It is those moments in life when something unexplainable happens that potentially changes the course of your life, even if only for a short time.

For serendipity to be present in your life, you must be willing to live in the moment, to take the occasional detour.

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It Takes Creativity To Be Smart

by Deborah on November 27, 2013

Young Students in Art ClassThe ultimate goal of education is to be able to solve problems in the real world.

For many young children this has meant entering the empirical world of hard core academic training at a very young age.

Parents who fear their children will not be able to compete unless they learn reading and arithmetic early in life, are pushing their children into academics when they are very young.

These parents believe that their children will fall behind in elementary school if they are not exposed to “drill and test” programs in their preschools.

The problem with this line of thought is that it is just plain wrong.

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Everyone Has Creative Talent

by Deborah on November 20, 2013

creativityMany people believe either one is born with creativity as part of their style/personality or not and that creativity is a ‘gift’ that some people are lucky enough to have.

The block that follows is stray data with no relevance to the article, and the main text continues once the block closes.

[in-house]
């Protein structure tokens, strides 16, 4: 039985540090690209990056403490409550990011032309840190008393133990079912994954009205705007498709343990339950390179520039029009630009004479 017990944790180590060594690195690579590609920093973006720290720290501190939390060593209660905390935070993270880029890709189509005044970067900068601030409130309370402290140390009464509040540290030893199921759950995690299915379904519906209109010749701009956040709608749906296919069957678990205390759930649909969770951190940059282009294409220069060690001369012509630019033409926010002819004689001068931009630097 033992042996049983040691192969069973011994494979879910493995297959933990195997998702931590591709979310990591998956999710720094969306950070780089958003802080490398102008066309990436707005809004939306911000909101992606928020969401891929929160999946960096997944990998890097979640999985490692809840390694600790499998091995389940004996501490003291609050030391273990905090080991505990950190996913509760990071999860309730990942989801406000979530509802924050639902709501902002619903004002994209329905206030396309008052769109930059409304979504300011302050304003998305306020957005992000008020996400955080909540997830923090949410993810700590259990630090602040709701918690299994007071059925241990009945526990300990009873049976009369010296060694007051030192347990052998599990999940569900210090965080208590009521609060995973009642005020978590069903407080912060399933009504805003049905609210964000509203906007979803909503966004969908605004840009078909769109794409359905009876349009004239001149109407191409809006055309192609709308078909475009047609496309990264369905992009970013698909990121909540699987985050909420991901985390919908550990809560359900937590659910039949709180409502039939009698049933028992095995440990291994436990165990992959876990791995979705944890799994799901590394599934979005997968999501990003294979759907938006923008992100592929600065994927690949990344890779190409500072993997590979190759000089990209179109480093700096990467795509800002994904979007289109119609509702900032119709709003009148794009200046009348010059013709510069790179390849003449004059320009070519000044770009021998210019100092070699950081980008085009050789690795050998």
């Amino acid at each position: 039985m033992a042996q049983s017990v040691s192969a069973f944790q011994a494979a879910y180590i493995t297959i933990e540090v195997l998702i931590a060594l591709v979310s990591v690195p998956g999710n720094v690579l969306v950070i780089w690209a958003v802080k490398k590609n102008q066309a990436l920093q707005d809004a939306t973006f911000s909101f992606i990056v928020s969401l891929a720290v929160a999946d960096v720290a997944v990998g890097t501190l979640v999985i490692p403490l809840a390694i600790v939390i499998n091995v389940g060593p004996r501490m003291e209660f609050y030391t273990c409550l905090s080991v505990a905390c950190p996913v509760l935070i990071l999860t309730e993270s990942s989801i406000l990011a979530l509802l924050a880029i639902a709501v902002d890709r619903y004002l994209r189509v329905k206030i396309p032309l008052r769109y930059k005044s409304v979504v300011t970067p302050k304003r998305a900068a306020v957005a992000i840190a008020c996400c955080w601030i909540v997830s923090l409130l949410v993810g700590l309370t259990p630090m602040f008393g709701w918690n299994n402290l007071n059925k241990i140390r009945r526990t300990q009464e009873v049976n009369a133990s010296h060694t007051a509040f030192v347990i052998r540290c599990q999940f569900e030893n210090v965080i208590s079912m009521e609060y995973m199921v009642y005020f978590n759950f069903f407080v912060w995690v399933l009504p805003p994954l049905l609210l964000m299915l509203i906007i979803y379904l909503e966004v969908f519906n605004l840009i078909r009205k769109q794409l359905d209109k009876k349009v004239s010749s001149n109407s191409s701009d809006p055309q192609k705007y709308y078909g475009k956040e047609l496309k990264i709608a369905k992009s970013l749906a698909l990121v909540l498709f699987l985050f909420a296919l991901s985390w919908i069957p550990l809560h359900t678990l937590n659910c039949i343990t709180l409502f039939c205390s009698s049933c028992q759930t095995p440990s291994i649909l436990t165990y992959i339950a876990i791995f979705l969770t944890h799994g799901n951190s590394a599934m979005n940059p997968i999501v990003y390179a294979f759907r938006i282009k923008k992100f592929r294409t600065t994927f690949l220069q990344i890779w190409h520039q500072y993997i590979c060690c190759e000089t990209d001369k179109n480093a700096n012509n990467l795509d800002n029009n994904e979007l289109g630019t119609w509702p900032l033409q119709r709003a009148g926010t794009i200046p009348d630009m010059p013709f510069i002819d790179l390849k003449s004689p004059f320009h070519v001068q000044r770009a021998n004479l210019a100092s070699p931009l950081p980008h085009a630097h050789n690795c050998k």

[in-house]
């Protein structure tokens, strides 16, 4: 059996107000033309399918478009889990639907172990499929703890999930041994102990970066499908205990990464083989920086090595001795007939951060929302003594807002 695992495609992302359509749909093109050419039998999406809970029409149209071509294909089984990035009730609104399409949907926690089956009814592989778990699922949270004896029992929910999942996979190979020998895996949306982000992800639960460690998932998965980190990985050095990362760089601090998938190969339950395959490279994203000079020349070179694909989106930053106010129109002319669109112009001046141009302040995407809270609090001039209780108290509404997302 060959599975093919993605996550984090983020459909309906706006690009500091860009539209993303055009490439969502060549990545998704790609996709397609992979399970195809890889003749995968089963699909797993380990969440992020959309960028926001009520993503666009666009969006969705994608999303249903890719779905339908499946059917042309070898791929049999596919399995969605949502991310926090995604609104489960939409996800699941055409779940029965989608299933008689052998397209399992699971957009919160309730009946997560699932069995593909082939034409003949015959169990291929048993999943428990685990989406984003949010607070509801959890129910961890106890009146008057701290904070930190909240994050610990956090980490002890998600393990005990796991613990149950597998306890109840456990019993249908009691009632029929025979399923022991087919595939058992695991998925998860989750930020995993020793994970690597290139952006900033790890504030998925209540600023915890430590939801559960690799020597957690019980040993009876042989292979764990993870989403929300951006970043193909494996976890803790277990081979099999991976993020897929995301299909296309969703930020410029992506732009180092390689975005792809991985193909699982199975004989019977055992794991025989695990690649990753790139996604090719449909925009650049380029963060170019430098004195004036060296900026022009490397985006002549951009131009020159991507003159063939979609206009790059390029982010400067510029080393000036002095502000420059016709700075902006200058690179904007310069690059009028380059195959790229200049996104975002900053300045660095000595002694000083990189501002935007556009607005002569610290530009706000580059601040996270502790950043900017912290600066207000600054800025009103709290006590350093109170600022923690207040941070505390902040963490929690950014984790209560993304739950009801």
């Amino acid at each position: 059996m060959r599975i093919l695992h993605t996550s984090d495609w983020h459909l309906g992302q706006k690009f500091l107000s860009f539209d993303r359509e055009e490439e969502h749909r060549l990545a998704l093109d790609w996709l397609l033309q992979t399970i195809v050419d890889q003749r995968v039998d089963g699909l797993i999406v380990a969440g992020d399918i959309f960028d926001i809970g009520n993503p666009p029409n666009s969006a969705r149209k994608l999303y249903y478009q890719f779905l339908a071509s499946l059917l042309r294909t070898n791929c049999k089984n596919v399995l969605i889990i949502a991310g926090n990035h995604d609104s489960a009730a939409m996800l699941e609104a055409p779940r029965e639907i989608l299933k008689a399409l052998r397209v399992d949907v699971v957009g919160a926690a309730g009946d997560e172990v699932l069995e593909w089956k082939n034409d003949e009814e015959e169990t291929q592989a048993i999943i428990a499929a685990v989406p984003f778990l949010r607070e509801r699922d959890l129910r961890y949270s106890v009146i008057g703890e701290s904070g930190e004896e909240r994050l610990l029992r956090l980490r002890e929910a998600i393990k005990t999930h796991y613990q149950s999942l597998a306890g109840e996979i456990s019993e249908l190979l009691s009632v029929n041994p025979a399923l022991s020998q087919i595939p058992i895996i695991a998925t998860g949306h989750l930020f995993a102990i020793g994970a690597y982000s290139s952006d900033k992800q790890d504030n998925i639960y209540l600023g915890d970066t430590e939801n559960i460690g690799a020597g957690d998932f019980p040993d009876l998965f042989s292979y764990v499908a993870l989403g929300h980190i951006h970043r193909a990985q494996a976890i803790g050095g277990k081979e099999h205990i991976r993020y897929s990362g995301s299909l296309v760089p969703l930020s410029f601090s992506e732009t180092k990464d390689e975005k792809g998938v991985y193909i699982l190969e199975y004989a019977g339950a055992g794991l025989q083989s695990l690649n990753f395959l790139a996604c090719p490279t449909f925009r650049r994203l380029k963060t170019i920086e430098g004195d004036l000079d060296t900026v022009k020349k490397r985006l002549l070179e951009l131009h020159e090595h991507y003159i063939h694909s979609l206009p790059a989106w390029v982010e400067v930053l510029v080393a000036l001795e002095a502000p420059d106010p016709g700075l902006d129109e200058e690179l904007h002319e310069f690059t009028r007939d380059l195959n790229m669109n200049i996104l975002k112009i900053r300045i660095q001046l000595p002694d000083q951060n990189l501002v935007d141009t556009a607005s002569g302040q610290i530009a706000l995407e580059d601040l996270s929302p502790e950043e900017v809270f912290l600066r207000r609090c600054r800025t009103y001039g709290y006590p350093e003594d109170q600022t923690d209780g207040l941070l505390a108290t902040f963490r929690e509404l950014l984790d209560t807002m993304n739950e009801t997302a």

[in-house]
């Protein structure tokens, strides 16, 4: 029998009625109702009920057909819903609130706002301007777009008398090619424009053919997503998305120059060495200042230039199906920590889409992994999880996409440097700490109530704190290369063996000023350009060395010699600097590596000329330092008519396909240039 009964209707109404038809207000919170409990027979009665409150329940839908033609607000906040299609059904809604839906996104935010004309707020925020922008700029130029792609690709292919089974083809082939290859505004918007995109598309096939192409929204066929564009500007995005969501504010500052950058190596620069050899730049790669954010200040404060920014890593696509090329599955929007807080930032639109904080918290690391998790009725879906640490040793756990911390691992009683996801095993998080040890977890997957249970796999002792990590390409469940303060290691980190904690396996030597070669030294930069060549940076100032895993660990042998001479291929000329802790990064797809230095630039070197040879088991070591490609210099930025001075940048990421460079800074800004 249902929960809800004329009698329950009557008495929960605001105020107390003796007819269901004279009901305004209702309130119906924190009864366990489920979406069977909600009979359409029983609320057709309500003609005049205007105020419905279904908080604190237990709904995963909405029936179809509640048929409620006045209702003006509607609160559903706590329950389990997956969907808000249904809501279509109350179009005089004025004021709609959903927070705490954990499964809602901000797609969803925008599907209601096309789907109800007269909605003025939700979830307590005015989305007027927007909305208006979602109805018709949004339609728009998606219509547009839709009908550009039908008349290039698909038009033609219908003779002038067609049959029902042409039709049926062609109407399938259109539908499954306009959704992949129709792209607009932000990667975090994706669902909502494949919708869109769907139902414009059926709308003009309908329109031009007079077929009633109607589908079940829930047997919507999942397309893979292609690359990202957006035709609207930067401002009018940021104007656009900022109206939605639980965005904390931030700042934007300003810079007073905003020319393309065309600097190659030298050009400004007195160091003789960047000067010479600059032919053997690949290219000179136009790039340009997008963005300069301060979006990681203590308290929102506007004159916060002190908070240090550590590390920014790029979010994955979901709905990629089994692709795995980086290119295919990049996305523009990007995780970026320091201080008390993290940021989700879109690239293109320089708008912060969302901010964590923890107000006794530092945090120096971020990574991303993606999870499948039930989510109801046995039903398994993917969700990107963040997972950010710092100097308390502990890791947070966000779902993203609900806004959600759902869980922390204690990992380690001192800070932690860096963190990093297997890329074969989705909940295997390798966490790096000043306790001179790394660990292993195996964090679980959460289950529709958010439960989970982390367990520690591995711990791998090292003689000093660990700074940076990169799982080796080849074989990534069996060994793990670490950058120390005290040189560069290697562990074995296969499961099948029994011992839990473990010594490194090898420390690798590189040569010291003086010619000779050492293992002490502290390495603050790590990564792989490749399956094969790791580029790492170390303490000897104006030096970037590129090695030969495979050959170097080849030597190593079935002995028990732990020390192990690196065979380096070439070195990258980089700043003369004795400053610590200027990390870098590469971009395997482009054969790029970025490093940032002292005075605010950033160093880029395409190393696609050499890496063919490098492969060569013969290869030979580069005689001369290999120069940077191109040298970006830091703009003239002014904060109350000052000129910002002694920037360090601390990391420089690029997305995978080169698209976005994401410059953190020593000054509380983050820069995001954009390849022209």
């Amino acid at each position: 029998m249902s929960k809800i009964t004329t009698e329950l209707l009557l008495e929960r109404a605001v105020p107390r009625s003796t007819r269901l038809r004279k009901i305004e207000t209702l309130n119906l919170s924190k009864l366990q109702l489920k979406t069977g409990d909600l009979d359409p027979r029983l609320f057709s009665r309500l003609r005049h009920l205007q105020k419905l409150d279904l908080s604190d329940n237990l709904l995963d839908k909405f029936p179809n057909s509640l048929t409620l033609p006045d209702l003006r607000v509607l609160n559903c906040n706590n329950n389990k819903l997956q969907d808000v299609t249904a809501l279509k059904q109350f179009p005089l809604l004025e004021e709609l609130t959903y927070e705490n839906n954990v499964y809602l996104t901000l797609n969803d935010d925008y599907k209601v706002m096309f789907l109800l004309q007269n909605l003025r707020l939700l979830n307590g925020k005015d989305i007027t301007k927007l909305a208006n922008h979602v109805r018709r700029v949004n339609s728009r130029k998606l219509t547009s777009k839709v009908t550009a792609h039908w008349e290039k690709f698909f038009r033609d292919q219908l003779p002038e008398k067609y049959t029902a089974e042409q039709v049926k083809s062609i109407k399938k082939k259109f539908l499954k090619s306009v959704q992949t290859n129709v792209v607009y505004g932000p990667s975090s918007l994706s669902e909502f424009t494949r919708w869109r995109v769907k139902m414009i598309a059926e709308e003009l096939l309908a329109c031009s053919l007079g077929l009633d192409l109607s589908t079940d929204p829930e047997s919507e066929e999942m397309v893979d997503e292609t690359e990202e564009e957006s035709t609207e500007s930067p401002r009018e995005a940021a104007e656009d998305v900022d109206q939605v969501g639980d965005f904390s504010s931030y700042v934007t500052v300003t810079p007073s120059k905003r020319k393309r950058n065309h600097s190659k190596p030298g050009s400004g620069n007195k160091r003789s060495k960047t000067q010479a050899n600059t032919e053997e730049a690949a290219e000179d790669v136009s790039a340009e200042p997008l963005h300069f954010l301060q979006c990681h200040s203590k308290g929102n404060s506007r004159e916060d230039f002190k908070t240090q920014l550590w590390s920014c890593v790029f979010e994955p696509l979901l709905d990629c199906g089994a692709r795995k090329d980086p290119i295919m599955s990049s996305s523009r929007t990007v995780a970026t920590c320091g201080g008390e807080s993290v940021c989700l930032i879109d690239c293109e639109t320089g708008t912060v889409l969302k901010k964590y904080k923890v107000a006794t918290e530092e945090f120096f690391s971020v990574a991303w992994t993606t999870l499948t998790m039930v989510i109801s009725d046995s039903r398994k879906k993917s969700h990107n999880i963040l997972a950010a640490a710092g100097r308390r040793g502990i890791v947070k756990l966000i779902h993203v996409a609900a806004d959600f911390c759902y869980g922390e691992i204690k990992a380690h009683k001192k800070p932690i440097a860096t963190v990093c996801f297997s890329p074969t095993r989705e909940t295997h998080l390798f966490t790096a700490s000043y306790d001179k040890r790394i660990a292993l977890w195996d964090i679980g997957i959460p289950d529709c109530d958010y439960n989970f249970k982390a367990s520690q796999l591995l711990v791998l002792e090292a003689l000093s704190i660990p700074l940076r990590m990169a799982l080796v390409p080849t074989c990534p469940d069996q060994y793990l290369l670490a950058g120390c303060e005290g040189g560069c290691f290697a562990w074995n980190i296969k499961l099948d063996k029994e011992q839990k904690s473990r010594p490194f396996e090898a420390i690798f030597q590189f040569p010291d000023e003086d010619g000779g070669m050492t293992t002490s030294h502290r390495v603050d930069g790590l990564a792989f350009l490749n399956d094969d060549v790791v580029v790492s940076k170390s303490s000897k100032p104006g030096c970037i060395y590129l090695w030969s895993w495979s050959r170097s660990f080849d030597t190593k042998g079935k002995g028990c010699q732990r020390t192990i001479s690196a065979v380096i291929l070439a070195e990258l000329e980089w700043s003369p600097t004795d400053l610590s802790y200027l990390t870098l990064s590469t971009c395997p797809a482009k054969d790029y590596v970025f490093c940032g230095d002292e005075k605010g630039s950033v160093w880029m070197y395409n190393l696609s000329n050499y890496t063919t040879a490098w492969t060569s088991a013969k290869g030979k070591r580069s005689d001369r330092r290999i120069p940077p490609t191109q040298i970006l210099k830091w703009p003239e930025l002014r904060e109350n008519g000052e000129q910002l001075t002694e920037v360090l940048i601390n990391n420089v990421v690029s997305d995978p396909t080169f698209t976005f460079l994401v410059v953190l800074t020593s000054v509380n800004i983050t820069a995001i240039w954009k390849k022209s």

Tina Seelig, author of inGENIUS: A Crash Course on Creativity, and award-winning educator at Stanford University, Palo Alto, CA, believes everyone is creative.

There are easy and pragmatic steps to learn to ignite your creative fire. You need to discover what captures your imagination and embrace it.

You can use metaphors and analogies as you go about your day.

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creativity at workA few companies in most every industry gain competitive advantage by deploying superior creativity in product development, operations, and communications.

In the computer industry, Apple produces consistently well-accepted products and superior logistics coupled with well-conceived and implemented communications programs.

In the restaurant industry, McDonald’s shines consistently with superior marketing to attract loyal customers. Most of their direct competitors languish.

Why can some companies get consistently better products and creative services than their competitors?